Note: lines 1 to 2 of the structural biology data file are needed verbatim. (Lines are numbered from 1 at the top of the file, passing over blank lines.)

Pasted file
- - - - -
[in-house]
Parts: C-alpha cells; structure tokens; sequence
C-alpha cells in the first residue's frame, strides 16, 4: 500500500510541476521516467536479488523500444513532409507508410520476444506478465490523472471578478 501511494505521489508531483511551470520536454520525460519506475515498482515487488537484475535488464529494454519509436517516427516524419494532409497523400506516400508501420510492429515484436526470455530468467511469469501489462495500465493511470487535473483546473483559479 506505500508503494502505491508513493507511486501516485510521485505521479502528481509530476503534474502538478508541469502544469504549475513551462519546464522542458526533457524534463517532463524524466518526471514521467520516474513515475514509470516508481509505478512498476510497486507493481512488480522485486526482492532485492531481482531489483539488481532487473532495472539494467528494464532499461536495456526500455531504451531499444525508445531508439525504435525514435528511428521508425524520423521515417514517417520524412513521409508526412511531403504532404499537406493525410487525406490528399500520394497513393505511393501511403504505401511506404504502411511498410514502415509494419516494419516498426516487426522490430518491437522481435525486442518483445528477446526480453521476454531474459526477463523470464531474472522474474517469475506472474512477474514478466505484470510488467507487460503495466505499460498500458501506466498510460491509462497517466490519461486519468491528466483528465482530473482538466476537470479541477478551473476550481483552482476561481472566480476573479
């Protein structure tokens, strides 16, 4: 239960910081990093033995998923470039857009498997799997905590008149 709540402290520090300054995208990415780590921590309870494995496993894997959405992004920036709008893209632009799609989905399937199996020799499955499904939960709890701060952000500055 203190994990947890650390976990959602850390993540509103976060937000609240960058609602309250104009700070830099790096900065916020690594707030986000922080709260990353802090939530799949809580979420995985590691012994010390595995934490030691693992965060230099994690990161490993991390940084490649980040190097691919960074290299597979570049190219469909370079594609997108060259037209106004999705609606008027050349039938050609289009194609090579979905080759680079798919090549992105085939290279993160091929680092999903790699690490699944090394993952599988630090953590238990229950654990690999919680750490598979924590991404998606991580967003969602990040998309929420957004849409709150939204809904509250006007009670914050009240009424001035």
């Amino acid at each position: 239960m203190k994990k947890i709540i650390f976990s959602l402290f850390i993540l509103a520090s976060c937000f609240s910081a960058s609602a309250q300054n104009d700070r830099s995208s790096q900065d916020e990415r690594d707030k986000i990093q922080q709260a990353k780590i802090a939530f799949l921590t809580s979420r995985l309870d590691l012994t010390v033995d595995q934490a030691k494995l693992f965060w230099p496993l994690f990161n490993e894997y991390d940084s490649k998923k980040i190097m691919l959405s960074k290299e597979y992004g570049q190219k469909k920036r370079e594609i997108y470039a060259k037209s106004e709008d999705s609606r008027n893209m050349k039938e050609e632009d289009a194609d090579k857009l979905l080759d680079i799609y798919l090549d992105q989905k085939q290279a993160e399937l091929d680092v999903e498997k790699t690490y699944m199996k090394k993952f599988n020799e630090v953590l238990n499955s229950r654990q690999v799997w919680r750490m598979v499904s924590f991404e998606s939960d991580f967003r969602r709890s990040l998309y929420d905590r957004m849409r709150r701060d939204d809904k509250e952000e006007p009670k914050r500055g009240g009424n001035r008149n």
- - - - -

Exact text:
[in-house]
Parts: C-alpha cells; structure tokens; sequence